Click on photos to enlarge.

Thursday, October 22, 2015

Deer Paintings

Whitetail, 1990, Bruce Miller
Shadows of Bow-hunting
Whitetail Deer, Michael Sieve
I have to wonder in researching this topic if there's ever been a single artist who hasn't, at one time or another, painted deer. The sheer number to be found on the Internet and the incredible variations to be seen suggest to me that this Monarch of the Glen (below), as Sir Edwin Landseer termed what is probably the most famous deer ever painted, may, in fact, be a universal favorite for all painters (not to mention art buyers). As with all specific content areas in art, the quality ranges over the proverbial, good, bad, and ugly, which also suggests the universal appeal these graceful woodland creatures hold for artists of all levels of expertise. Although many artists have painted deer in isolation (myself included), the very best works feature them in their natural environment, which therefore demands that the artist also be adept at painting woodland landscapes as seen in Bruce Miller's 1990 Whitetail (above). Michael Sieve's Shadows of Bow-hunting Whitetail Deer (left) is an especially adept handling of snowy shadows and watery reflections.
Monarch of the Glen, 1851, Sir Edwin Landseer.
This British stag has sold a lot of insurance.
Red Deer, 1913, Franz Marc
Landseer may have created the most famous deer painting, but he was far from the only famous artist to take on the subject. The 19th-century French Realist, Gustave Courbet's Dead Deer (below) from 1857, underlines the fact that painting deer also brings to the fore the intimate association with deer hunting. If the prehistoric cave artists are to be believed, that may well be the earliest manifestation of such art. Franz Marc's Red Deer (right) from 1913, presents a Cubist take on the subject, which would seem to indicate that the such works transcends many different painting styles and eras. It's difficult to pinpoint just why this should be, but it may be nothing more complex than the simple shape, delicate grace (or noble strength), and benign character of the animal itself.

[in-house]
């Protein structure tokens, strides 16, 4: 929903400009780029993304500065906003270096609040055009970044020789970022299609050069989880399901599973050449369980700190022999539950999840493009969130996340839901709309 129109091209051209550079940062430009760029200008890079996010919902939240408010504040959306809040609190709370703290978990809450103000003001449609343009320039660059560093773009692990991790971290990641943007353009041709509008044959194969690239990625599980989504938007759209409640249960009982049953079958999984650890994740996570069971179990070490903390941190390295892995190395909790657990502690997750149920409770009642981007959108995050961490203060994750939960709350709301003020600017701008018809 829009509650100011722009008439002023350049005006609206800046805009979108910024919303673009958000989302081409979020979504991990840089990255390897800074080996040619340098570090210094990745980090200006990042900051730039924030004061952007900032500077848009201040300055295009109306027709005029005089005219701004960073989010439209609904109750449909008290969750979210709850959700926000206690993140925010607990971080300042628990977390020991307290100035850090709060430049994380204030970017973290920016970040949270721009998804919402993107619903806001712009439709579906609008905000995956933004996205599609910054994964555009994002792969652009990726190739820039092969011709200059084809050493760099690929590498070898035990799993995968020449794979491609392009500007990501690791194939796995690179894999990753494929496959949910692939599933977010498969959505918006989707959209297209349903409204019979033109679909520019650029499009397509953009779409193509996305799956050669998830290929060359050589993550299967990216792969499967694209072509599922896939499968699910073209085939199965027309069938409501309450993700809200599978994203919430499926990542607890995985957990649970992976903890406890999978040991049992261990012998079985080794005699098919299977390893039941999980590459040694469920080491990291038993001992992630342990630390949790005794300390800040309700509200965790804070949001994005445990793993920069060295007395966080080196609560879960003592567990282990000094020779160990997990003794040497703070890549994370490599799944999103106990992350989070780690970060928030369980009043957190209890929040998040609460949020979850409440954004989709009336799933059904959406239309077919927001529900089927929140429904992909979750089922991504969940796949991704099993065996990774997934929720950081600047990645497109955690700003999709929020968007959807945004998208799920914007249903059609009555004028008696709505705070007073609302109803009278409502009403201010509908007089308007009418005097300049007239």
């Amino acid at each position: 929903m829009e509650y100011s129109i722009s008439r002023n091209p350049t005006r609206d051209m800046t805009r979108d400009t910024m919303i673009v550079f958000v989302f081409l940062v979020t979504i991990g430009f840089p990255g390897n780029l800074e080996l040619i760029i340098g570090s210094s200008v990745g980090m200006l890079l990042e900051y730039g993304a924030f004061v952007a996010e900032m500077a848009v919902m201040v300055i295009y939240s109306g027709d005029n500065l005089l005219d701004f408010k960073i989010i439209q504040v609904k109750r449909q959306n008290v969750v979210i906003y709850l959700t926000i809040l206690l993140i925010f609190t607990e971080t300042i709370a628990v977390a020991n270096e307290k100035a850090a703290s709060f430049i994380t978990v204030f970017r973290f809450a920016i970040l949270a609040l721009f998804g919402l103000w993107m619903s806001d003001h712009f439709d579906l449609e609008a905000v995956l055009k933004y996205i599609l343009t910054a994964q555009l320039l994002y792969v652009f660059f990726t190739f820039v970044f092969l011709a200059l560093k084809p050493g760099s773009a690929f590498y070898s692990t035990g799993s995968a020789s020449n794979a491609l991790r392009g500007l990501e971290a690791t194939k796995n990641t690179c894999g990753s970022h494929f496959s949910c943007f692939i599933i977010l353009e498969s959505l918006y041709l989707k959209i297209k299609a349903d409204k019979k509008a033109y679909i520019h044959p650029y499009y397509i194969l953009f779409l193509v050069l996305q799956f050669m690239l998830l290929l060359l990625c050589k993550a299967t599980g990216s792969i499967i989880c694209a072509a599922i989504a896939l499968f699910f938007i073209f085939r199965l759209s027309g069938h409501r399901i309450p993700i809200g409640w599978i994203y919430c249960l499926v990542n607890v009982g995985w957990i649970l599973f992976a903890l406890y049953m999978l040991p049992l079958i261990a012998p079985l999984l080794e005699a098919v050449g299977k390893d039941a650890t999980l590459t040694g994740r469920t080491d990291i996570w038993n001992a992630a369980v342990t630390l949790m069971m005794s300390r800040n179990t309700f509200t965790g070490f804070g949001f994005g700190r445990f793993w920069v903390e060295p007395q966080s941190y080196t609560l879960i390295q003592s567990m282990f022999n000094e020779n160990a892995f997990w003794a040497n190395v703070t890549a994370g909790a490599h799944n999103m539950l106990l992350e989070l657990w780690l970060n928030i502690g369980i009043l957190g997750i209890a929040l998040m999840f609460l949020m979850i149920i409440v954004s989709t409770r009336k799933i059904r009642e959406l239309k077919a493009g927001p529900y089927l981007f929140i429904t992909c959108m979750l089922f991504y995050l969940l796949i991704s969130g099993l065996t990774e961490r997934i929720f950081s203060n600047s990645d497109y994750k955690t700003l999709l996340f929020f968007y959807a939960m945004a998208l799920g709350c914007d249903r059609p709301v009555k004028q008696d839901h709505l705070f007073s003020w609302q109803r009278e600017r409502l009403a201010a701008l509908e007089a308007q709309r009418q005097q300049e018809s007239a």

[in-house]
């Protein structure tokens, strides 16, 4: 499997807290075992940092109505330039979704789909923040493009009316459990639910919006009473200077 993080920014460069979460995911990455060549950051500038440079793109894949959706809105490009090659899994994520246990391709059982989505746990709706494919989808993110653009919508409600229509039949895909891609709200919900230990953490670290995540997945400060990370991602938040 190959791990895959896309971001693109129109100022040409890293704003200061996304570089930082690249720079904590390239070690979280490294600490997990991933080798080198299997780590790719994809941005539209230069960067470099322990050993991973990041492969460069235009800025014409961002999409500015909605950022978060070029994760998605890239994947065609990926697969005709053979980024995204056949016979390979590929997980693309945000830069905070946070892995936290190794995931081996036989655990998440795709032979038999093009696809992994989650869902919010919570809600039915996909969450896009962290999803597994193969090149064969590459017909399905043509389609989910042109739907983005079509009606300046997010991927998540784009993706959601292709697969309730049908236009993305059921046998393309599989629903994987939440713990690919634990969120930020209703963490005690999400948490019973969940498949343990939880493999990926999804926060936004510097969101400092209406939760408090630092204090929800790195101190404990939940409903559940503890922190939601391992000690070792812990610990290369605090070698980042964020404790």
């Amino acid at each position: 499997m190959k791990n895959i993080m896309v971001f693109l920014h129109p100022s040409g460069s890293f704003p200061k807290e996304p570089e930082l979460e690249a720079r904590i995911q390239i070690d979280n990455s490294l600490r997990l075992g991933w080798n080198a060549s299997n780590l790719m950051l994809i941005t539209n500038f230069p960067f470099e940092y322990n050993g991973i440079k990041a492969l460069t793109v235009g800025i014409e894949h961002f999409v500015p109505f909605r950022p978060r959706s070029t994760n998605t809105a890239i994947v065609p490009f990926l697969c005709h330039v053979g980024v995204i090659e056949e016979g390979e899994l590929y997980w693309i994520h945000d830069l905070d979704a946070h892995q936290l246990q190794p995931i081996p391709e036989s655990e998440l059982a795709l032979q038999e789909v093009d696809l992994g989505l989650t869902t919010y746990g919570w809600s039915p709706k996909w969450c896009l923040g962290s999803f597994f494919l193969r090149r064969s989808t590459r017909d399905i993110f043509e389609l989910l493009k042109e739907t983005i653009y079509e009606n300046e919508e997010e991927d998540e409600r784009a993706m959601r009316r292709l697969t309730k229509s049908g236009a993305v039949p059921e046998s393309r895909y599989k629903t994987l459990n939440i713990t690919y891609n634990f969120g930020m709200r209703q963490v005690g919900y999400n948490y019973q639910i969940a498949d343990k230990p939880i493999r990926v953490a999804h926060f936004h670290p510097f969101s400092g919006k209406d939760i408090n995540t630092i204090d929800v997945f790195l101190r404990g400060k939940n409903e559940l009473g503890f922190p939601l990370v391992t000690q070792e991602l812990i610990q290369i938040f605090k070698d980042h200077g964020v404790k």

Dead Deer, 1857, Gustave Courbet
Along the same line as Courbet's Dead Deer, the Mexican painter, Frida Kahlo, found the image of a The Wounded Deer (below), from 1946, the perfect symbol for her tortured existence during the latter years of her life. The deer is an assimilation of her Mexican and European heritage with the image of Kahlo’s head placed on top of a stag, pierced with arrows. The arrows no doubt refer to her pain and suffering due to her injuries, as well as her injurious marriage to Diego Rivera. An ancient Aztec symbol, the deer symbolizes the right foot, alluding to her injured right side, the foot of which had been crushed in a bus accident. Her right leg was fractured in eleven different places. One year before her death, this leg was amputated up to her knee, due to complications from gangrene.

The Wounded Deer, 1946, Frida Kahlo
Chinese deer by Ya Cong.
The universality of the deer as a subject for so many artists can be seen in the fact that it can be found in the art of virtually every country in the world where deer are to be abundant. The colorful red Chinese deer (no pun intended) by Ya Cong (right), I found especially appealing, though admittedly, I know very little about oriental art. My own ventures into deer painting date mostly from the mid-1970s with two virtually identical images painted on canvas and black velvet, with another deer in a winter scene (below), the three painted over a period of three years.

Ohio being the "Buckeye State."
What A Deer, Jessica Buhman
I've also painted deer in their natural habitat as seen in the 1997 painting. Flora and Fawn (below). The slide was made in the days before digital photography so it didn't "clean up" very well. The watercolor image titled What a Deer (left) by Jessica Buhman illustrates that painting deer, not only does not demand a natural habitat, it doesn't even necessitate natural color. This is painting, after all we're talking about, not color photography, a point lost on so many art buyers who seem not to consider anything other than paintings of realistic deer in the wild. From the title to her colorful Expressionism, What a Deer seems obviously painted by a woman to appeal to feminine tastes. I'm sorry if that sounds sexist, but in art, here and elsewhere, there is a definite gender divide as to content, handling, and style. For the men, I couldn't help being amused by James Dwyer's Deer Camp II (bottom) sometimes known by the more apt title Deer Camp Surprise. Notice their breakfast sliding off into the fire.

Flora and Fawn, 1997, Jim Lane

Deer Camp II, 1954, James Dwyer, originally an ad for Winchester rifles and ammunition.
A dedicated deer lover.


No comments:

Post a Comment